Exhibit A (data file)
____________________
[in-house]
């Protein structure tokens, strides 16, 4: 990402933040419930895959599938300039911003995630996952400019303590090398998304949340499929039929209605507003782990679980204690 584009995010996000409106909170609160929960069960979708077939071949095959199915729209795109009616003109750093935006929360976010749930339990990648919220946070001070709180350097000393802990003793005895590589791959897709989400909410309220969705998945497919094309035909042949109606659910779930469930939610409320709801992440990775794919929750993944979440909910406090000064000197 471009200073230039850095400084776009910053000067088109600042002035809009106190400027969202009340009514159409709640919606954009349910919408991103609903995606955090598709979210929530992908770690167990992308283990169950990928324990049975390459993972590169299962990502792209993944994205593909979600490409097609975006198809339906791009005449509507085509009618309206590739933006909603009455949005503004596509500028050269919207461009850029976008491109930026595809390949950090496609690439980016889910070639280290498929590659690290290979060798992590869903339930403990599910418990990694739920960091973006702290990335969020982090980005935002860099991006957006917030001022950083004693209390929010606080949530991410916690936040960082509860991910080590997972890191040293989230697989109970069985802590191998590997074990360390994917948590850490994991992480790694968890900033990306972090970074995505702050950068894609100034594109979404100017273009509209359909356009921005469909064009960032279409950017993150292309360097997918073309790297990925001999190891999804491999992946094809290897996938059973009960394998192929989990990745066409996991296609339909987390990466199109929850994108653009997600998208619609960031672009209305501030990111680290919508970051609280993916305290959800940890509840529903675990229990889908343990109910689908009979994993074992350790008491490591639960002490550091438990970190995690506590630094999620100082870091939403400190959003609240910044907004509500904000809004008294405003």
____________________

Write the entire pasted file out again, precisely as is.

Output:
[in-house]
């Protein structure tokens, strides 16, 4: 990402933040419930895959599938300039911003995630996952400019303590090398998304949340499929039929209605507003782990679980204690 584009995010996000409106909170609160929960069960979708077939071949095959199915729209795109009616003109750093935006929360976010749930339990990648919220946070001070709180350097000393802990003793005895590589791959897709989400909410309220969705998945497919094309035909042949109606659910779930469930939610409320709801992440990775794919929750993944979440909910406090000064000197 471009200073230039850095400084776009910053000067088109600042002035809009106190400027969202009340009514159409709640919606954009349910919408991103609903995606955090598709979210929530992908770690167990992308283990169950990928324990049975390459993972590169299962990502792209993944994205593909979600490409097609975006198809339906791009005449509507085509009618309206590739933006909603009455949005503004596509500028050269919207461009850029976008491109930026595809390949950090496609690439980016889910070639280290498929590659690290290979060798992590869903339930403990599910418990990694739920960091973006702290990335969020982090980005935002860099991006957006917030001022950083004693209390929010606080949530991410916690936040960082509860991910080590997972890191040293989230697989109970069985802590191998590997074990360390994917948590850490994991992480790694968890900033990306972090970074995505702050950068894609100034594109979404100017273009509209359909356009921005469909064009960032279409950017993150292309360097997918073309790297990925001999190891999804491999992946094809290897996938059973009960394998192929989990990745066409996991296609339909987390990466199109929850994108653009997600998208619609960031672009209305501030990111680290919508970051609280993916305290959800940890509840529903675990229990889908343990109910689908009979994993074992350790008491490591639960002490550091438990970190995690506590630094999620100082870091939403400190959003609240910044907004509500904000809004008294405003």